In the mid-1930s, after Hitler’s rise to power and Germany’s effective departure from the restrictions of the Treaty of Versailles, the aircraft manufacturer Ernst Heinkel Fleugzeugwerke developed the successful He 111 twin-engine medium bomber. Initial versions of the design had an elliptical wing shape and a classic fuselage layout, but later versions such as the He 111P were built from the outset with a simpler and better engineered trapezoidal wing, as well as a new fuselage to improve aerodynamic performance and optimizing the location of the crew inside the aircraft.
In 1938, there was a problem with a shortage of the Daimler Benz engines installed on the He 111P and so the designers had to replace them with another type, the Jumo 211, while leaving the rest of the structure unchanged. This modification of the type was designated He 111H. At the beginning of 1939, the production of the He 111H first equaled that of the He 111P and then surpassed it. By September 1939, and the initiation of full-scale combat operations, the numbers of the H variant was already half of all available He-111 aircraft.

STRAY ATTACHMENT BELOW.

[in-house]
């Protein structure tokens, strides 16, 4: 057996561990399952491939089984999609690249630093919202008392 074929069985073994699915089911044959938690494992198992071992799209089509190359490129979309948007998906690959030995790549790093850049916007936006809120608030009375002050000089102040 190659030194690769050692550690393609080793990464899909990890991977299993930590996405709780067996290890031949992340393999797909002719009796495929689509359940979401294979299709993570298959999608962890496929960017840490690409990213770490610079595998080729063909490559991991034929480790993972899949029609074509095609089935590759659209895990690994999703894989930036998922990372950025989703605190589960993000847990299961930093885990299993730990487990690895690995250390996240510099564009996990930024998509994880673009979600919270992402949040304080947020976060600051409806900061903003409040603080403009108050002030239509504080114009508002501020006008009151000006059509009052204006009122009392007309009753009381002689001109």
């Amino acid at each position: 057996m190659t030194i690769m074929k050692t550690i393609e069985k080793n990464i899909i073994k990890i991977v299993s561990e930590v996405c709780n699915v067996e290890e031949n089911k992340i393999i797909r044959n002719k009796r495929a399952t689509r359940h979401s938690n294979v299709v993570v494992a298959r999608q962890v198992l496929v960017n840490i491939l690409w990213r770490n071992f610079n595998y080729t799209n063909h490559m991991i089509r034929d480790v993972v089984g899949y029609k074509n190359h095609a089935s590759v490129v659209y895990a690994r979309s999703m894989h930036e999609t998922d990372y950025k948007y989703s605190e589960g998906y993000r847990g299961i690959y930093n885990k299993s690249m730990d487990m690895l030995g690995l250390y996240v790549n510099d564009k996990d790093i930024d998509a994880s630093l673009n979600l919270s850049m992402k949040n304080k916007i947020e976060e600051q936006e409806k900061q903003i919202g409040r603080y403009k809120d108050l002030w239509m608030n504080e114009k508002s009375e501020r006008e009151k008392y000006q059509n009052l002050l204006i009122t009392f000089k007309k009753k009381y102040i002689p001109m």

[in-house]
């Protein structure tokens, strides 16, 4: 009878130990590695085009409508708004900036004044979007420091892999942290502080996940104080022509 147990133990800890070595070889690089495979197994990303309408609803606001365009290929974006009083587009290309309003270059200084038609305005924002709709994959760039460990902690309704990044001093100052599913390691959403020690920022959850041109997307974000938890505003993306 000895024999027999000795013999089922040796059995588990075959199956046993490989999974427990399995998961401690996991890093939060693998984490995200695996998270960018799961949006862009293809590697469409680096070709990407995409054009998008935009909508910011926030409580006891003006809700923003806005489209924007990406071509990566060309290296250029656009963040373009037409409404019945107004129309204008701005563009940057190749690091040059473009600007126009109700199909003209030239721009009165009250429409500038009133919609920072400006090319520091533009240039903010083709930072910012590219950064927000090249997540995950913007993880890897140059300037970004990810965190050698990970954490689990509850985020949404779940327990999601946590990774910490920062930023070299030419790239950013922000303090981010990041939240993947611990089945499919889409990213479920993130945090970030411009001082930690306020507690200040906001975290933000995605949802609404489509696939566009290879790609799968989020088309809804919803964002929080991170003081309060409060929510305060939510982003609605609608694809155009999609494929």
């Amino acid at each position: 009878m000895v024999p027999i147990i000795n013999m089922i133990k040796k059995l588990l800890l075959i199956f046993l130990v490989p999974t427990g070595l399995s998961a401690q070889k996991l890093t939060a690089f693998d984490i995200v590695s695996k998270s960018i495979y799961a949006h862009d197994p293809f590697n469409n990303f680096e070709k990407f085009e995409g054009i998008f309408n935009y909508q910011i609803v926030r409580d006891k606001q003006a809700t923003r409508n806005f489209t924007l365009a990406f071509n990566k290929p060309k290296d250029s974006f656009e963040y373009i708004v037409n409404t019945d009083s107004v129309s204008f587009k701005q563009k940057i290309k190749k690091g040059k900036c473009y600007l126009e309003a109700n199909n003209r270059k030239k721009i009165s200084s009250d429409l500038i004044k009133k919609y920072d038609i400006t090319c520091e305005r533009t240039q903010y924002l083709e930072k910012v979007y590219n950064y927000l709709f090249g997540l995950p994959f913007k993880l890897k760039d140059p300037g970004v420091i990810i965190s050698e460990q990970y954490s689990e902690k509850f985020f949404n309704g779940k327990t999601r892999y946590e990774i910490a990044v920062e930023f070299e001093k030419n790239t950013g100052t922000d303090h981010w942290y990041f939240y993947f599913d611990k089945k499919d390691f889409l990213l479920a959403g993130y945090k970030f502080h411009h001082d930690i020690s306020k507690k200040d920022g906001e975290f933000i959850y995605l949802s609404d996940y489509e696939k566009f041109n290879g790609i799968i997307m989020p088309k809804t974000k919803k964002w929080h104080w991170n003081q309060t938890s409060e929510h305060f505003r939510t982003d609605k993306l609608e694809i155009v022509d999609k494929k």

At the end of 1942, a modification of the He111H appeared which absorbed the best features of previous developments: the He111H-16’s powerful Jumo 211F-2 engines came from the He111H-6, and the enhanced armor protection of the most important components and units, and as in the He111H-11, carrying bombs inside the fuselage or on ETC 2000 external racks.
This version of the He111 was defined by the Luftwaffe management as standard, in that the manufacturer supplied additional equipment for the aircraft, which even in the field allowed it to be easily converted into various special-purpose modifications. The intensive combat service of the He111H-16 lasted from 1943 until the end of the war. Series production of the variant continued until the end of 1943, by which time a total of about 1,200 had been constructed.
In December 1943, series production began of the next major version, the He111H-20, which was generally based on the He111H-16, but from the beginning, these aircraft were considered solely as bombers for night missions. The armor was further strengthened and a new type of radio equipment was installed. In addition, the engines had a system of temporary power boost. Some aircraft were equipped with cable cutters. The defensive weaponry was also reinforced, and on external racks the aircraft could carry up to 2,000 kg of bombs of various weights. In total, by the end of 1944, 770 aircraft of this variant were produced, many of them being used almost until the last days of the war.